Dozens more people died as Syrian government troops and rebels clashed again yesterday in defiance of UN efforts to halt the bloodshed and allow humanitarian aid to reach civilians.
Syrian forces defy UN ceasefire call
Opposition activists and the regime in Damascus both dismissed a Security Council statement calling for a ceasefire to allow dialogue on a political solution.
The rebels said there could be no talks while Bashar Al Assad's forces continued to attack them. The president's government said it would not respond to threats or ultimatums.
Meanwhile Syrian army forces attacked a number of towns and rebel fighters struck army posts in several provinces yesterday. In the deadliest attack, five soldiers were killed at a military checkpoint in the Latakia region, said the Britain-based Syrian Observatory for Human Rights.
The Observatory said a 17-year-old boy was killed and dozens wounded in an army assault on the town of Sermin in the north-western province of Idlib.
In the south, rebel fighters killed a soldier and wounded four others near the village of Saida in Deraa province, where Syria's year-old revolt against the regime erupted, it said.
Deserters killed two soldiers in the town.
The year-long uprising is becoming an armed insurgency that many fear is pushing Syria towards civil war. Because of Damascus's close alliances with Iran and the Lebanese militant group Hizbollah, there are concerns that the violence could spread beyond Syria's borders, especially if other nations arm the rebels or send in their own troops.
The UN secretary general Ban Ki-moon said there must be a ceasefire so humanitarian aid can be dispatched. "Civil strife of the sort we are seeing in Syria can destroy whole societies," he said.
Mr Ban said yesterday that "nobody is discussing military operations" to resolve the crisis. But he said the Red Cross had proposed a few hours' halt in violence every day so humanitarian aid can be delivered.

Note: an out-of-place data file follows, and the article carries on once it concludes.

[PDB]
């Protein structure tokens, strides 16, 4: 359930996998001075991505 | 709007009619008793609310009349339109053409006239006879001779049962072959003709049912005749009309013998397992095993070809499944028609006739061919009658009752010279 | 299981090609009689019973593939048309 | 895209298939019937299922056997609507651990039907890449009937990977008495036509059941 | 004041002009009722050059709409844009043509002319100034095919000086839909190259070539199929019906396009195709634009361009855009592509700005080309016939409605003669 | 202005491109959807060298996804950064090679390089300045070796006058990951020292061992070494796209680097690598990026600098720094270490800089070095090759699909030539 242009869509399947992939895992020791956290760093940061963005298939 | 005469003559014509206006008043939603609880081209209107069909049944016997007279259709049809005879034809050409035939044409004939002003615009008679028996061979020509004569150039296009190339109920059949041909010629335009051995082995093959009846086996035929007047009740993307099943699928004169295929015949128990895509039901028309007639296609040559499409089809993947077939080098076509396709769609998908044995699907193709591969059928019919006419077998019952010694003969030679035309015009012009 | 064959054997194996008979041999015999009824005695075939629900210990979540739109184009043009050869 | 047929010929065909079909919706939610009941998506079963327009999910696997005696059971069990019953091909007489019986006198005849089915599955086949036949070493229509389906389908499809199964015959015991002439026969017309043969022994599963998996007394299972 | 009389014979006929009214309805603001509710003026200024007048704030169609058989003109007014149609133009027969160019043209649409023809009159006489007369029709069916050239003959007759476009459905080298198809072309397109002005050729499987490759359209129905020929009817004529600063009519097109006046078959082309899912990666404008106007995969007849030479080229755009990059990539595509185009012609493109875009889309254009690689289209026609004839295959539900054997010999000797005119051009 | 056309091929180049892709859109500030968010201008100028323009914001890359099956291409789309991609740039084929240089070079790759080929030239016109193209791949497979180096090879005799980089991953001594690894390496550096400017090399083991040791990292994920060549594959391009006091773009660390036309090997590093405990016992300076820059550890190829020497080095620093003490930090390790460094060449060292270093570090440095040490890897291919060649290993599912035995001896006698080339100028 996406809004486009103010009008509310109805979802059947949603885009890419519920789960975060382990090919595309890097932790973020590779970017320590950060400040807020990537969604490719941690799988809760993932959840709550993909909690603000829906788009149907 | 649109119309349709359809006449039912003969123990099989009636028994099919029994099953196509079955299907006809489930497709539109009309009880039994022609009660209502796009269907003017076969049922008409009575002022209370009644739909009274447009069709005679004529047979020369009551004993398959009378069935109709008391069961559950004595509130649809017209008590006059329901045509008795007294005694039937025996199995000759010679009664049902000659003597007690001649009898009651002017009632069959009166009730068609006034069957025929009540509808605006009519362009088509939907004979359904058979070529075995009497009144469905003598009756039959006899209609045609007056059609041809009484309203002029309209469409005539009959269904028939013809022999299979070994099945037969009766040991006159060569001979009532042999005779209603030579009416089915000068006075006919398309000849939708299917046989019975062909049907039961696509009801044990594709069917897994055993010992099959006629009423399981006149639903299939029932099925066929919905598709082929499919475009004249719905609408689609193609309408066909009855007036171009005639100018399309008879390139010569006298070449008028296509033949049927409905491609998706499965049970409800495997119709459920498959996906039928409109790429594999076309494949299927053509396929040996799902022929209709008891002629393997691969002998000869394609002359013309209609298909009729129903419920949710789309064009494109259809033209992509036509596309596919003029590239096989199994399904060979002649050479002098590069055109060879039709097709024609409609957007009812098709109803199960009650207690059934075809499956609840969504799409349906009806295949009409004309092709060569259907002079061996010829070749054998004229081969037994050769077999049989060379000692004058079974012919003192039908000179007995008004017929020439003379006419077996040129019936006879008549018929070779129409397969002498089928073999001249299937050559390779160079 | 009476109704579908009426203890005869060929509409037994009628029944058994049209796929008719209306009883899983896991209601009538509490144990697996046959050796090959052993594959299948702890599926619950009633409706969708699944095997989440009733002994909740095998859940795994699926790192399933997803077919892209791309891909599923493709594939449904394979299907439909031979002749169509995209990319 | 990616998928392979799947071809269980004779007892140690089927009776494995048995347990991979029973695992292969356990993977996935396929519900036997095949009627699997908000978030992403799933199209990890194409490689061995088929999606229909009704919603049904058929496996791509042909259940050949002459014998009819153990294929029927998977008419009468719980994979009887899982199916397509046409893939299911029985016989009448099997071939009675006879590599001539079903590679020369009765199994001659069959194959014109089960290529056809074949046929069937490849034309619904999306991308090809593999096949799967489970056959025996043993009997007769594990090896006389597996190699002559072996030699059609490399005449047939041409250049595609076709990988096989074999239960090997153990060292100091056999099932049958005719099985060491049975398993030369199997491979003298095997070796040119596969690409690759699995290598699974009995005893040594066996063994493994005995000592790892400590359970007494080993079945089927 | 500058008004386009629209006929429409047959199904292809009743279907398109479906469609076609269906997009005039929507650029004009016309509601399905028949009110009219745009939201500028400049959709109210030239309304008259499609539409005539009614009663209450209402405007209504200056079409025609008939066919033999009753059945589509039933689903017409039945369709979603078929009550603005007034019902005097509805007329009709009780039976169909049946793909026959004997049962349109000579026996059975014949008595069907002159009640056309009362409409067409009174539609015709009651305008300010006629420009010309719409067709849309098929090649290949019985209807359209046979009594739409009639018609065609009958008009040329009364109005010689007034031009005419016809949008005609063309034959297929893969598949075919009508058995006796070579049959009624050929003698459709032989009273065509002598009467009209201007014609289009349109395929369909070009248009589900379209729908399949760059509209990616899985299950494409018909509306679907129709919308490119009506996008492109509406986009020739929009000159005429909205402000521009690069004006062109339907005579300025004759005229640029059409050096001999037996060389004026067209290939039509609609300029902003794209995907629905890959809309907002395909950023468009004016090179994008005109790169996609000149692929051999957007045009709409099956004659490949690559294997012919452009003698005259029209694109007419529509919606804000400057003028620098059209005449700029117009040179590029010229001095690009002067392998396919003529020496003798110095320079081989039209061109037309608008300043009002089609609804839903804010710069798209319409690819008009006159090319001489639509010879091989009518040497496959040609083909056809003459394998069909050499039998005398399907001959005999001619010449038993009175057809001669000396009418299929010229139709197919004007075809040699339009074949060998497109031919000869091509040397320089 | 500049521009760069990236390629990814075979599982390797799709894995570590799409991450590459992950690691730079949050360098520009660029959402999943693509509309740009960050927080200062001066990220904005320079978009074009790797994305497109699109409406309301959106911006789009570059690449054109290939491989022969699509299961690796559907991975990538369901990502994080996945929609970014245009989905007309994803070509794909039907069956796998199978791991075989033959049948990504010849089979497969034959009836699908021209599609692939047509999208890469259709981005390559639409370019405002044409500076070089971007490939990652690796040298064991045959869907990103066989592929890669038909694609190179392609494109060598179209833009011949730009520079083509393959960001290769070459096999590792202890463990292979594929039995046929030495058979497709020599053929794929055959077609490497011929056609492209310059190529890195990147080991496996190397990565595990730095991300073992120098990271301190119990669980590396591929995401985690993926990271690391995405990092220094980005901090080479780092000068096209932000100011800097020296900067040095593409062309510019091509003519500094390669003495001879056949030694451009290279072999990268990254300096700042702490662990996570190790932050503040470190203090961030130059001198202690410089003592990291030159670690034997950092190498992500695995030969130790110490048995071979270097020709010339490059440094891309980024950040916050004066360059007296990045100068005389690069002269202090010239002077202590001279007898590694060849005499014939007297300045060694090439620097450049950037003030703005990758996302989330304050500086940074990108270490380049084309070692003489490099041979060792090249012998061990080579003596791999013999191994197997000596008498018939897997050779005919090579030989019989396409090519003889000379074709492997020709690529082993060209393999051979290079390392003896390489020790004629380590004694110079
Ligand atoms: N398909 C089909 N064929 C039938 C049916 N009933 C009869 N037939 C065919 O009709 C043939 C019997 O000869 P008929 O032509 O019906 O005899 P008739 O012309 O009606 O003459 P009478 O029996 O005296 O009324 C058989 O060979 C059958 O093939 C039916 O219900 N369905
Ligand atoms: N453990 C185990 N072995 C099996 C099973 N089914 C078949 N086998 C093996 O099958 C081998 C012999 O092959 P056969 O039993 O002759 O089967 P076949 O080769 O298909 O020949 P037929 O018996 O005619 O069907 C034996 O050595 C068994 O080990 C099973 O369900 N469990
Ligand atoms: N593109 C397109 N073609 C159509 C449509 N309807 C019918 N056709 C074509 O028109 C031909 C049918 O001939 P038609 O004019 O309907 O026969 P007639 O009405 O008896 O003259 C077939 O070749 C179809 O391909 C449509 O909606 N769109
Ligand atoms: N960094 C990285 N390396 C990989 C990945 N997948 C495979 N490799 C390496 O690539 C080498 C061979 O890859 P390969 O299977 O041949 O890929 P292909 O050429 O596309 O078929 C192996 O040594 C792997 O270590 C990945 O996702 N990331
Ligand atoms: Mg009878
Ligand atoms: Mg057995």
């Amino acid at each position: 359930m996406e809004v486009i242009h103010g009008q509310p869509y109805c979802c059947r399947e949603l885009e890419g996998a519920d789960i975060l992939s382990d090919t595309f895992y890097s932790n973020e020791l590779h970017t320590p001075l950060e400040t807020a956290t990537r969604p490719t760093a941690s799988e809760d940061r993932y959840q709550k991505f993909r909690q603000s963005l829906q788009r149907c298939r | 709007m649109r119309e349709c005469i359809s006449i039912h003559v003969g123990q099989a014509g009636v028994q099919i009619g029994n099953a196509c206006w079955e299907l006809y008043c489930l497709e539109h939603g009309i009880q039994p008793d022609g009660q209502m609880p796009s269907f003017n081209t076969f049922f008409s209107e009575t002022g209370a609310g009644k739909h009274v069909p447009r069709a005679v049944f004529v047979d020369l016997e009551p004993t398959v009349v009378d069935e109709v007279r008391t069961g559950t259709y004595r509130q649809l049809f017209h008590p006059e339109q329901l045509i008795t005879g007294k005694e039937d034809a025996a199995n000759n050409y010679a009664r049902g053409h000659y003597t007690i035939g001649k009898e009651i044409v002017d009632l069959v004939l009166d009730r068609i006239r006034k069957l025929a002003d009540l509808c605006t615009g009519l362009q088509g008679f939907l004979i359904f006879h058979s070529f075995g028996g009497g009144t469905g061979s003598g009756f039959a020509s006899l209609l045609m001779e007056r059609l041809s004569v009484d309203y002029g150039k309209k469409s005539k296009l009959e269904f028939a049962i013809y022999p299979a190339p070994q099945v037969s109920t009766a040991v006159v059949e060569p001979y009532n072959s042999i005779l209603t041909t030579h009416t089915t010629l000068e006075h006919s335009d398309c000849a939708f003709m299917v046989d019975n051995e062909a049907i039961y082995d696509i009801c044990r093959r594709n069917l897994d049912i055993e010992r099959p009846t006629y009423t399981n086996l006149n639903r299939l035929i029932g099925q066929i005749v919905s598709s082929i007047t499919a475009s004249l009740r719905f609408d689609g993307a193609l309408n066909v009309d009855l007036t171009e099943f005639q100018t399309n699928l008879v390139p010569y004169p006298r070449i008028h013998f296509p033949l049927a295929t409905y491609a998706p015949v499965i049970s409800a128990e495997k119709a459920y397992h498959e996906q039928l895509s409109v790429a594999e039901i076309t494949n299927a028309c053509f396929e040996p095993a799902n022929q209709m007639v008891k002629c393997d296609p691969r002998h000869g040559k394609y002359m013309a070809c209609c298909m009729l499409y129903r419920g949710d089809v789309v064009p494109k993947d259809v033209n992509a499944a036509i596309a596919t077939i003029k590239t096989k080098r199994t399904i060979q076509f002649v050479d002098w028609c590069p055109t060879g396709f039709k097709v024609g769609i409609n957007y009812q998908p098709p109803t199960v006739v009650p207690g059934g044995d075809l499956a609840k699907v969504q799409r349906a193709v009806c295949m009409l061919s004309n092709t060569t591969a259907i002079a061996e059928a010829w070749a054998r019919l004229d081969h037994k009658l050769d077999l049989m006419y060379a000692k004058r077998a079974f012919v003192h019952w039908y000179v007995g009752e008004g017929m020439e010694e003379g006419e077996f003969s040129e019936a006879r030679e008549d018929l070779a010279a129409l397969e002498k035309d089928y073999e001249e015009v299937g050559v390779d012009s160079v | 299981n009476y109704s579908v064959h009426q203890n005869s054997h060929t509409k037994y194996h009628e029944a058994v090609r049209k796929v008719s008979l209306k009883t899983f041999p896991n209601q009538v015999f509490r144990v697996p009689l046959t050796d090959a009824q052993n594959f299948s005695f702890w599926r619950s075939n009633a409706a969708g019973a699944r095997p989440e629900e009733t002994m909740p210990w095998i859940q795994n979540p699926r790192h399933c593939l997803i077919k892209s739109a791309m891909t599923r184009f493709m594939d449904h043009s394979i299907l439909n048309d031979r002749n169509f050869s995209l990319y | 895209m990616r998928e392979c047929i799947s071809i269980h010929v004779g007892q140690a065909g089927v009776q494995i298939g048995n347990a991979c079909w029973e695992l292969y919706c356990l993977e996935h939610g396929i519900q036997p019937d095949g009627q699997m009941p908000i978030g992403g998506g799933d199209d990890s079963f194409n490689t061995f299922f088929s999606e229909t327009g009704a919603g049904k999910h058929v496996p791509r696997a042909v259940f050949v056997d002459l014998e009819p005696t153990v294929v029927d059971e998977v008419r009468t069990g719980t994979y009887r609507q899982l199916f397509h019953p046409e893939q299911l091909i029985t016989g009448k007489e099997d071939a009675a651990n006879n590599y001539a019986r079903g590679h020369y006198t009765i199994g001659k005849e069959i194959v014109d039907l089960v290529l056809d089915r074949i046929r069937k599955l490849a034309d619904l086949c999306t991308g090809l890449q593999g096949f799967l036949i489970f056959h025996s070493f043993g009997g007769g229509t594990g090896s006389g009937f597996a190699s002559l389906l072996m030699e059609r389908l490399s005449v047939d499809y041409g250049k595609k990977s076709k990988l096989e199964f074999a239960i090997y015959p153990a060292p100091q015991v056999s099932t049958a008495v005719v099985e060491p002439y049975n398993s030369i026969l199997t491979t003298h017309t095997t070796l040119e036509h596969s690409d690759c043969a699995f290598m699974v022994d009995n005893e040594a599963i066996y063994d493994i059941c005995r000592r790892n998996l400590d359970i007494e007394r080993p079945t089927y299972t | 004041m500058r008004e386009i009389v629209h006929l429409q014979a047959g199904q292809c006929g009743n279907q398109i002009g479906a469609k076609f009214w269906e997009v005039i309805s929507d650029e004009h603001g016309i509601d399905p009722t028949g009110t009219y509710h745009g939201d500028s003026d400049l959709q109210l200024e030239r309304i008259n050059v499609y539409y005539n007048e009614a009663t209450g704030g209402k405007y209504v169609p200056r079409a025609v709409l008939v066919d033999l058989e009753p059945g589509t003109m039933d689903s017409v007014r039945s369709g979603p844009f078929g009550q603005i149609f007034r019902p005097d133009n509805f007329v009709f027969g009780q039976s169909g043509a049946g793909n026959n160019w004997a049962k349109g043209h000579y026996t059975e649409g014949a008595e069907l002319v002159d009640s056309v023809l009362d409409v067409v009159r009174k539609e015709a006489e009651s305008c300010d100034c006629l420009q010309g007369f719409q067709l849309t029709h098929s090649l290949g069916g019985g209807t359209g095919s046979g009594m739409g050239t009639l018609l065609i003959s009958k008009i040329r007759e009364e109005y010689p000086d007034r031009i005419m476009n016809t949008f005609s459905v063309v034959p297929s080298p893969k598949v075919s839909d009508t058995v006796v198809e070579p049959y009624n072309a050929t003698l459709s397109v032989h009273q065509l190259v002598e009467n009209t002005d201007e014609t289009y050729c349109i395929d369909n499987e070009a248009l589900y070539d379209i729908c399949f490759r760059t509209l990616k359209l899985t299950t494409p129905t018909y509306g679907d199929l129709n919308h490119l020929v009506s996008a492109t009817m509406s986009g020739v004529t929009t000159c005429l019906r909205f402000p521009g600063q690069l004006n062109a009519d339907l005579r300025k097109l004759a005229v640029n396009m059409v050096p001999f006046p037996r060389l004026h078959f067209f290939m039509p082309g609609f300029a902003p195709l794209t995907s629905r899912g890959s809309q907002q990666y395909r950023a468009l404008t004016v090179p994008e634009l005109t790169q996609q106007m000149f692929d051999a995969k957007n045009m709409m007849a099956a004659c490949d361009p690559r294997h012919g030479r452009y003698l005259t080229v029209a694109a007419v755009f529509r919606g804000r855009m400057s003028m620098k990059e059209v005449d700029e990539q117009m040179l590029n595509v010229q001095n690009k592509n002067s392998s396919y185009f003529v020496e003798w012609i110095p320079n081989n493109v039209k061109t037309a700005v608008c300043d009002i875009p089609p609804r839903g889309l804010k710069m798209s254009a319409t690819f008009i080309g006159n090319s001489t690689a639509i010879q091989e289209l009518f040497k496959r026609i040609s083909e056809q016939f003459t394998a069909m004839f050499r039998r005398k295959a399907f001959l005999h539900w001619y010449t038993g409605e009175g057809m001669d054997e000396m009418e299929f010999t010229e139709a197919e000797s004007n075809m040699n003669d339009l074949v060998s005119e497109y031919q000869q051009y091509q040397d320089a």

The previously divided Security Council sent a united message to the Syrian government and opposition on Wednesday to immediately implement proposals by the special envoy Kofi Annan to end the bloodshed.
A non-binding statement approved by the 15 council members detailed Mr Annan's six proposals, which include a ceasefire first by the Syrian government, a daily two-hour halt to fighting to evacuate the injured and provide humanitarian aid, and inclusive Syrian-led political talks "to address the legitimate concerns of the Syrian people".
The Syrian National Council, the main opposition group, said the statement offered the regime "the opportunity to push ahead with its repression to crush the revolt by the Syrian people".
Samir Nashar, an executive committee member of the SNC, said: "It's time for the UN Security Council to use its powers to stop these massacres." Turkey's foreign minister Ahmet Davutoglu said the international community had to go further and develop "a joint plan of action". "We continue to think that Syria is playing for time. In order for this human tragedy to end we must act together," he said. "Just making calls is not enough."
Various factions of the Syrian opposition will meet next week in Istanbul to coordinate their requests for support before the second meeting of the Friends of Syria group on April 1. "The goal is to prepare for the conference," Halit Hoca, a member of the Syrian National Council, said yesterday.
* Associated Press and Agence France-Presse